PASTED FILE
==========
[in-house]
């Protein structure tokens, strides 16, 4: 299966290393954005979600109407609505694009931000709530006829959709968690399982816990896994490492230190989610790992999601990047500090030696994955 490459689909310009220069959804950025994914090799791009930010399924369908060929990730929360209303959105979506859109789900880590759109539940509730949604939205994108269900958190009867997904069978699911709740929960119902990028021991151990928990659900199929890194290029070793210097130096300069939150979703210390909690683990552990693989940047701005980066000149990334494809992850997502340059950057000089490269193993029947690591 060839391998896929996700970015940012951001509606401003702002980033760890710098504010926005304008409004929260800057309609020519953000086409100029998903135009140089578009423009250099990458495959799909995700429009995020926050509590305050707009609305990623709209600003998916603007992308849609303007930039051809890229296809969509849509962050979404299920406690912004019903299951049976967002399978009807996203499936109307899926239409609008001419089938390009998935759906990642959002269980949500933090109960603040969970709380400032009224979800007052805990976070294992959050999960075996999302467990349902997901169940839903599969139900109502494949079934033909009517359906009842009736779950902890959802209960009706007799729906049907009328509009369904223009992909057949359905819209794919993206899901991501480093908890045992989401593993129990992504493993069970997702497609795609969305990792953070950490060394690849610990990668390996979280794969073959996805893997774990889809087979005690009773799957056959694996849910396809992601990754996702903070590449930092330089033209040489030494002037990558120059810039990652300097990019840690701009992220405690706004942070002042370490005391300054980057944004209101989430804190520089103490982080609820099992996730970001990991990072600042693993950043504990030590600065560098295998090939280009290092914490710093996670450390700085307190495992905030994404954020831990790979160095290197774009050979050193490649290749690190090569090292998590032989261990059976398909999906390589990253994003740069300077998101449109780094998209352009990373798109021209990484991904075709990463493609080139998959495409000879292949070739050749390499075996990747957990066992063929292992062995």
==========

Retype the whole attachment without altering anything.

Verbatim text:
[in-house]
């Protein structure tokens, strides 16, 4: 299966290393954005979600109407609505694009931000709530006829959709968690399982816990896994490492230190989610790992999601990047500090030696994955 490459689909310009220069959804950025994914090799791009930010399924369908060929990730929360209303959105979506859109789900880590759109539940509730949604939205994108269900958190009867997904069978699911709740929960119902990028021991151990928990659900199929890194290029070793210097130096300069939150979703210390909690683990552990693989940047701005980066000149990334494809992850997502340059950057000089490269193993029947690591 060839391998896929996700970015940012951001509606401003702002980033760890710098504010926005304008409004929260800057309609020519953000086409100029998903135009140089578009423009250099990458495959799909995700429009995020926050509590305050707009609305990623709209600003998916603007992308849609303007930039051809890229296809969509849509962050979404299920406690912004019903299951049976967002399978009807996203499936109307899926239409609008001419089938390009998935759906990642959002269980949500933090109960603040969970709380400032009224979800007052805990976070294992959050999960075996999302467990349902997901169940839903599969139900109502494949079934033909009517359906009842009736779950902890959802209960009706007799729906049907009328509009369904223009992909057949359905819209794919993206899901991501480093908890045992989401593993129990992504493993069970997702497609795609969305990792953070950490060394690849610990990668390996979280794969073959996805893997774990889809087979005690009773799957056959694996849910396809992601990754996702903070590449930092330089033209040489030494002037990558120059810039990652300097990019840690701009992220405690706004942070002042370490005391300054980057944004209101989430804190520089103490982080609820099992996730970001990991990072600042693993950043504990030590600065560098295998090939280009290092914490710093996670450390700085307190495992905030994404954020831990790979160095290197774009050979050193490649290749690190090569090292998590032989261990059976398909999906390589990253994003740069300077998101449109780094998209352009990373798109021209990484991904075709990463493609080139998959495409000879292949070739050749390499075996990747957990066992063929292992062995």